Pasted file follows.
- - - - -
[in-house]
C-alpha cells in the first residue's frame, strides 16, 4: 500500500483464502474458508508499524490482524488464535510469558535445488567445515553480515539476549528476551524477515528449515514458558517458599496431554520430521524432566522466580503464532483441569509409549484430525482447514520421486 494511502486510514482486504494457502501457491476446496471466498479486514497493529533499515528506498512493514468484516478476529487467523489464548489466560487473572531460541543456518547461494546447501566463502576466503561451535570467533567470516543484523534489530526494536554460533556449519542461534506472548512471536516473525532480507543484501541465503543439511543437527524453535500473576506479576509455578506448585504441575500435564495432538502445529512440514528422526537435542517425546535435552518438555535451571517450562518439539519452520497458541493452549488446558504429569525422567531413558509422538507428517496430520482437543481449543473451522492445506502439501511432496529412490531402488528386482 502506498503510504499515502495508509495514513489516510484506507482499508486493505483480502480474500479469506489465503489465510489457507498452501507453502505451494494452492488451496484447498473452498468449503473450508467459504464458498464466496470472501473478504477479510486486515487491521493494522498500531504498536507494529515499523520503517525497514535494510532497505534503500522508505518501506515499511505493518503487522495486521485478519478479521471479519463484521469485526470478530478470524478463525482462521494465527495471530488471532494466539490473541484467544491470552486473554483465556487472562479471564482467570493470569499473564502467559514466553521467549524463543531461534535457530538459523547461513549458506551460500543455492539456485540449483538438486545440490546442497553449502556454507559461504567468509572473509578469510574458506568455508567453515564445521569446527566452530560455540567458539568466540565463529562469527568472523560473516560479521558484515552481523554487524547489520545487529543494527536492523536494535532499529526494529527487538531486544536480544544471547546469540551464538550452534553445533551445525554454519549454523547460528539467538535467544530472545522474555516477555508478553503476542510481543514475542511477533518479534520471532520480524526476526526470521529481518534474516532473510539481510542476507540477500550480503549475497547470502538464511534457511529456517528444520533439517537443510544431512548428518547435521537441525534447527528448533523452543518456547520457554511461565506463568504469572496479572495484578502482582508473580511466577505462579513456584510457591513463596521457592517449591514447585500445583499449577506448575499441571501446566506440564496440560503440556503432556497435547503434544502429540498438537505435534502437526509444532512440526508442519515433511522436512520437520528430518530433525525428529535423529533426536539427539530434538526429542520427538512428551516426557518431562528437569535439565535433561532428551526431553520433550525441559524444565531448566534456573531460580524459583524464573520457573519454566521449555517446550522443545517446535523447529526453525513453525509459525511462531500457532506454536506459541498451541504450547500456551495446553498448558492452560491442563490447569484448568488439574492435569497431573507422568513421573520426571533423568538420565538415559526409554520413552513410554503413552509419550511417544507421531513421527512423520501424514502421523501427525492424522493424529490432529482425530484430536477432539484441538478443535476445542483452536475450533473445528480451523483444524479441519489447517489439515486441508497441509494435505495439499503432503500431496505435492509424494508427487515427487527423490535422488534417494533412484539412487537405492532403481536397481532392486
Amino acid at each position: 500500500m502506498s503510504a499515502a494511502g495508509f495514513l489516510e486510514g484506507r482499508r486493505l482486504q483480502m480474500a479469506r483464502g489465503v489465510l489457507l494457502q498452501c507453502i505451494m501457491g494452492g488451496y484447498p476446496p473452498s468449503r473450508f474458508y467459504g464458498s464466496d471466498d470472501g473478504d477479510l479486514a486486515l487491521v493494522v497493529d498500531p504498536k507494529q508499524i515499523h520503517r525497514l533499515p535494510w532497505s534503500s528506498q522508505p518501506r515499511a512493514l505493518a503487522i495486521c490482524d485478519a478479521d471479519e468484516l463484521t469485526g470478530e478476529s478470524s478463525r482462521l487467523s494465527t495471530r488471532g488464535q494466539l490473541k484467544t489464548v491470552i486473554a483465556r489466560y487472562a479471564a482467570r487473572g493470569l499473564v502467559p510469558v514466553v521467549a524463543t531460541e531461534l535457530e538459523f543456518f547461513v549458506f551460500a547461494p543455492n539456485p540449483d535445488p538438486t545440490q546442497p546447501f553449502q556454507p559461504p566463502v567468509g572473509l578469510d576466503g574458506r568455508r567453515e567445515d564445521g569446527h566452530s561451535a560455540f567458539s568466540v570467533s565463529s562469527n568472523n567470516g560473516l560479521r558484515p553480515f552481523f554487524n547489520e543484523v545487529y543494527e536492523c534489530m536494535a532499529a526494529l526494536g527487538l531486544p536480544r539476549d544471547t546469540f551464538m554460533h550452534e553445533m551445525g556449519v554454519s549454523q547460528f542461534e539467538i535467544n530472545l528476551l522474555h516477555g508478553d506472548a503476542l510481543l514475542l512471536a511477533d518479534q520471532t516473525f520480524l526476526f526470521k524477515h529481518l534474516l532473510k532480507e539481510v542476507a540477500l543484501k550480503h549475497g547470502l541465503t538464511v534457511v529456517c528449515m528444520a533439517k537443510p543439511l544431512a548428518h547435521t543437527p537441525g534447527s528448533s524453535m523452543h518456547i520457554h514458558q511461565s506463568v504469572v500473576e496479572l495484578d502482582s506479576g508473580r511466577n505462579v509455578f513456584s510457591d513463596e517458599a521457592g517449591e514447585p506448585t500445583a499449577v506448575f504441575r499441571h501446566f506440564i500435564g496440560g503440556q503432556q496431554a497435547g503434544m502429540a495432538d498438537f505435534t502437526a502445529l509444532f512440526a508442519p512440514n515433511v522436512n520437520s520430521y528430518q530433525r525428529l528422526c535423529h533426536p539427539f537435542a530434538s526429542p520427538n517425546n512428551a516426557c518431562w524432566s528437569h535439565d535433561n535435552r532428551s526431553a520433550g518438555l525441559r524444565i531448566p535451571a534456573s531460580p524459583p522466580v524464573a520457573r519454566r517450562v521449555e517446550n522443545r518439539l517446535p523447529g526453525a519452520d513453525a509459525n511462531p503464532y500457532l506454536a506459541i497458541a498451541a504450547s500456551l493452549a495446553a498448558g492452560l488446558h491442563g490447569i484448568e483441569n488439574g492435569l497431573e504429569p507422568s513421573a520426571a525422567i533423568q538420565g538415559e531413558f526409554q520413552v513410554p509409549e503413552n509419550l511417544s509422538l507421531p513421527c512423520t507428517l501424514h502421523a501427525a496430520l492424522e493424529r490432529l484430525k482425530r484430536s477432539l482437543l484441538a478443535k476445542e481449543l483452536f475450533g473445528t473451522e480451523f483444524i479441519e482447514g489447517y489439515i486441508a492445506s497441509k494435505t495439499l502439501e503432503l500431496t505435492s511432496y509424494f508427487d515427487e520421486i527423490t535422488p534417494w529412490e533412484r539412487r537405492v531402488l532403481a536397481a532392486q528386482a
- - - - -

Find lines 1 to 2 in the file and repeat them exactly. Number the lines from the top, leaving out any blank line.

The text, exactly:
[in-house]
C-alpha cells in the first residue's frame, strides 16, 4: 500500500483464502474458508508499524490482524488464535510469558535445488567445515553480515539476549528476551524477515528449515514458558517458599496431554520430521524432566522466580503464532483441569509409549484430525482447514520421486 494511502486510514482486504494457502501457491476446496471466498479486514497493529533499515528506498512493514468484516478476529487467523489464548489466560487473572531460541543456518547461494546447501566463502576466503561451535570467533567470516543484523534489530526494536554460533556449519542461534506472548512471536516473525532480507543484501541465503543439511543437527524453535500473576506479576509455578506448585504441575500435564495432538502445529512440514528422526537435542517425546535435552518438555535451571517450562518439539519452520497458541493452549488446558504429569525422567531413558509422538507428517496430520482437543481449543473451522492445506502439501511432496529412490531402488528386482 502506498503510504499515502495508509495514513489516510484506507482499508486493505483480502480474500479469506489465503489465510489457507498452501507453502505451494494452492488451496484447498473452498468449503473450508467459504464458498464466496470472501473478504477479510486486515487491521493494522498500531504498536507494529515499523520503517525497514535494510532497505534503500522508505518501506515499511505493518503487522495486521485478519478479521471479519463484521469485526470478530478470524478463525482462521494465527495471530488471532494466539490473541484467544491470552486473554483465556487472562479471564482467570493470569499473564502467559514466553521467549524463543531461534535457530538459523547461513549458506551460500543455492539456485540449483538438486545440490546442497553449502556454507559461504567468509572473509578469510574458506568455508567453515564445521569446527566452530560455540567458539568466540565463529562469527568472523560473516560479521558484515552481523554487524547489520545487529543494527536492523536494535532499529526494529527487538531486544536480544544471547546469540551464538550452534553445533551445525554454519549454523547460528539467538535467544530472545522474555516477555508478553503476542510481543514475542511477533518479534520471532520480524526476526526470521529481518534474516532473510539481510542476507540477500550480503549475497547470502538464511534457511529456517528444520533439517537443510544431512548428518547435521537441525534447527528448533523452543518456547520457554511461565506463568504469572496479572495484578502482582508473580511466577505462579513456584510457591513463596521457592517449591514447585500445583499449577506448575499441571501446566506440564496440560503440556503432556497435547503434544502429540498438537505435534502437526509444532512440526508442519515433511522436512520437520528430518530433525525428529535423529533426536539427539530434538526429542520427538512428551516426557518431562528437569535439565535433561532428551526431553520433550525441559524444565531448566534456573531460580524459583524464573520457573519454566521449555517446550522443545517446535523447529526453525513453525509459525511462531500457532506454536506459541498451541504450547500456551495446553498448558492452560491442563490447569484448568488439574492435569497431573507422568513421573520426571533423568538420565538415559526409554520413552513410554503413552509419550511417544507421531513421527512423520501424514502421523501427525492424522493424529490432529482425530484430536477432539484441538478443535476445542483452536475450533473445528480451523483444524479441519489447517489439515486441508497441509494435505495439499503432503500431496505435492509424494508427487515427487527423490535422488534417494533412484539412487537405492532403481536397481532392486